"Know Your Rights:" MSU Law Students Empower Detroit High School Students

What qualifies as a constitutional search? How does one determine reasonable suspicion? When is it appropriate to record an incident with police on your cell phone?

Over 500 students at Cass Technical High School in Detroit learned the answers to these important questions and more from MSU College of Law student volunteers and instructors on April 9, 2021, during a workshop titled “Know Your Rights Day.” The workshop opened a safe space for conversations about race, policing, and a young person’s 4th Amendment rights when dealing with law enforcement.

As the nation continues to address injustices facing people of color, conversations like the ones facilitated during “Know Your Rights Day” are significant in ensuring that youth are prepared with the knowledge that will encourage confidence during any possible interactions with police.

This past summer was an emotional one. I remember feeling angry, sad, and – most of all – useless. After the death of George Floyd, and the deaths of so many other Black and brown men and women, it was clear there needed to be a change and I wanted to be a part of that change.

Maya Pascal, ’22

2Ls Megan Shaya and Maya Pascal were the lead organizers behind the workshop, with support from Professors Nancy Costello and Catherine Grosso, hosted by the MSU First Amendment Law Clinic in partner with the Black Law Students Association (BLSA). The inspiration for “Know Your Rights Day” was derived in part from Shaya and Pascal’s experiences as clinicians for the First Amendment Law Clinic.

“Through the First Amendment Clinic, Megan and I began teaching workshops to students at Cass Technical High School. After Megan and I concluded our time at Cass Tech, I had an epiphany. I had just completed my Criminal Procedure exam that covered the 4th, 5th, and 6th Amendments and I suggested to Megan that we should return to Cass Tech to teach the students about their 4th Amendment rights, something that is applicable to their everyday lives,” Pascal explained. “This was a way for us to use our legal knowledge for a benevolent purpose, promote safer police interactions, and embolden Cass Tech students with the knowledge of their 4th Amendment rights.”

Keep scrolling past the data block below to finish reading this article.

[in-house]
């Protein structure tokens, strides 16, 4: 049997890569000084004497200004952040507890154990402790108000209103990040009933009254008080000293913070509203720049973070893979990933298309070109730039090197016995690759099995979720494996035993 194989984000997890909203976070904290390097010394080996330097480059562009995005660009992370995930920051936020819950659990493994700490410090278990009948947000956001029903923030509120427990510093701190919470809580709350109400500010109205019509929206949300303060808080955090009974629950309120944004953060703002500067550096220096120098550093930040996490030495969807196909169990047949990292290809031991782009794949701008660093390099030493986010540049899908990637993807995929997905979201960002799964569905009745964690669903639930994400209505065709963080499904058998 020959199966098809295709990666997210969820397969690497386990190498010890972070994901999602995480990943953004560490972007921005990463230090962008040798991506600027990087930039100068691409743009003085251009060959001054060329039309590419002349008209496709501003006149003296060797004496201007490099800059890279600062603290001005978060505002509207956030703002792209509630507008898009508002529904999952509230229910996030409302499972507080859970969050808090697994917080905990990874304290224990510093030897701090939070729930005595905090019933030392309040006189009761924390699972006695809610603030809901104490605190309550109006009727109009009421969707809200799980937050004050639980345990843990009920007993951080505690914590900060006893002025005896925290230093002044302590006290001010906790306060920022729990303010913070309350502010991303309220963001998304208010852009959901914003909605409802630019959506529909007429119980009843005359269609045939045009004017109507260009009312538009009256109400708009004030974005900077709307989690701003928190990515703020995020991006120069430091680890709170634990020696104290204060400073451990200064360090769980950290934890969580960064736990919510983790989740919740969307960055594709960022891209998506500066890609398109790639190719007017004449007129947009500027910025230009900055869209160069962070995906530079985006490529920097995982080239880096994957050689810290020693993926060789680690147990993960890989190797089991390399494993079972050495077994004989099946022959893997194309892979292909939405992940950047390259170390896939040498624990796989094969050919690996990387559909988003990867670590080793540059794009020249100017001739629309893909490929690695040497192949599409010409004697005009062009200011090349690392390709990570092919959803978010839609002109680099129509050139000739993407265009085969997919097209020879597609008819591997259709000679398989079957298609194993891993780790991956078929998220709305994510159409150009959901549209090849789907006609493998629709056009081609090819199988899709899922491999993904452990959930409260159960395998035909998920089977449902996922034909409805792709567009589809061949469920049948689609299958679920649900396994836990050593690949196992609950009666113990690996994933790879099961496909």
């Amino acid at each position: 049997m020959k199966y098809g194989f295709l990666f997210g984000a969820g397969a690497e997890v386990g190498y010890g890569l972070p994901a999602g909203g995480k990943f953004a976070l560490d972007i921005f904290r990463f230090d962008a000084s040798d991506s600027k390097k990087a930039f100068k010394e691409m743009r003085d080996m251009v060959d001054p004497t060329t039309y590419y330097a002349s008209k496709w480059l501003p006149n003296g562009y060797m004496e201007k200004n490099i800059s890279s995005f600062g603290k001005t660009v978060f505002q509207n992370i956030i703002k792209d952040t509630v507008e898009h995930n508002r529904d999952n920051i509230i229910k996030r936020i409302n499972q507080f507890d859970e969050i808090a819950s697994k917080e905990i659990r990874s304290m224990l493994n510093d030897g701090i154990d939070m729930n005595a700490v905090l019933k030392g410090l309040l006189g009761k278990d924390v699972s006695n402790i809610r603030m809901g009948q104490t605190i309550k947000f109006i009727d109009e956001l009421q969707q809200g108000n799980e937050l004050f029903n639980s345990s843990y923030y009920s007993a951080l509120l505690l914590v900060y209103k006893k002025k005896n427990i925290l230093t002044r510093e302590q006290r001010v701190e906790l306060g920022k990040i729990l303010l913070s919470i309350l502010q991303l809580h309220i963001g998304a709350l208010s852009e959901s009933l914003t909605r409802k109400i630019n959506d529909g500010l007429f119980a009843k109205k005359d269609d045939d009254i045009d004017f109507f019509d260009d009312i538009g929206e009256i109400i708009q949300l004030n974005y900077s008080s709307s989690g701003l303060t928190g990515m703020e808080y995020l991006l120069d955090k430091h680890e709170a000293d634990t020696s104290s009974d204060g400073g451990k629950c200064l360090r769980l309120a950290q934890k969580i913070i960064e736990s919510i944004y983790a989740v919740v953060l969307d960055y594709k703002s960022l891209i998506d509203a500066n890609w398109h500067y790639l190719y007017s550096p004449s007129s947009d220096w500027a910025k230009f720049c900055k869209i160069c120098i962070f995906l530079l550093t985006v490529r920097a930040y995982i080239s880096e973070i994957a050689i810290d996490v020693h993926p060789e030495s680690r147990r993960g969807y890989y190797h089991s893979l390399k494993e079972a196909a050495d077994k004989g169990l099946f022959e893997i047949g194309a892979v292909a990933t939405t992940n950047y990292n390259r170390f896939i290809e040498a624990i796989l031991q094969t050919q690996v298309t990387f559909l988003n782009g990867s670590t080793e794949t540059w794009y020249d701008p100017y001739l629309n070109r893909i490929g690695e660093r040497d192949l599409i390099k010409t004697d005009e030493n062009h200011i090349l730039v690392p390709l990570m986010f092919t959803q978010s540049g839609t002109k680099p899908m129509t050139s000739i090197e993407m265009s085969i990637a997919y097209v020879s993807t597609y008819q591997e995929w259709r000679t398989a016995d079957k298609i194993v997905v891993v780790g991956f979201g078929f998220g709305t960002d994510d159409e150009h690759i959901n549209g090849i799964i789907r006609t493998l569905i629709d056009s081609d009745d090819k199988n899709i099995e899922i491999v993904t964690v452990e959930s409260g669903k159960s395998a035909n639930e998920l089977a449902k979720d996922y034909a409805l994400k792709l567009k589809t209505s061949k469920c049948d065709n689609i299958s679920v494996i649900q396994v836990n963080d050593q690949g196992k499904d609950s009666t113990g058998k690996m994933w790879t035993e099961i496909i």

Several MSU Law students volunteered to assist with preparation and instruction for the workshop, including: Lucas R. Adams, Henry Simon, Erin Shrum, Sophie Isabelle Pohl, Grace Carlotte Ketzner, Richard E. Harris, Josalin Sanders Walker, Payton Anderson George, Jamie Katherine Vandenoever, Glynis Gilio, Jonathan F. Liu, and Nikolas Spilson. They divided into pairs to deliver detailed, curated presentations to more than a dozen classes at Cass Tech, sharing critical resources and information, while also guiding the high school students through scenarios and questions to apply their learning.

“For Maya and I, this workshop was an opportunity to challenge ourselves to take an idea, develop a vision, and use our resources and skills to bring it to fruition. Together we were able to build a platform in which law students and high school students could share meaningful discourse about race, policing, and the 4th Amendment,” Shaya said. “The opportunity to foster meaningful conversations with the students at Cass Tech on a subject matter that relates closely to their lives has allowed us to further capitalize on our legal education for a greater purpose.”

With the April workshop a success, the organizers hope to see the program continue.

“This workshop became a true passion project for us. Not only were we able to develop relationships with Cass Tech students, we truly realized the power of knowledge,” Pascal said. “We are so fortunate as law students to learn the law and to delve into the bounds of our constitutional rights, but many are not afforded this opportunity. Our passion for social justice and the law collided in the best way possible to produce ‘Know Your Rights Day’.”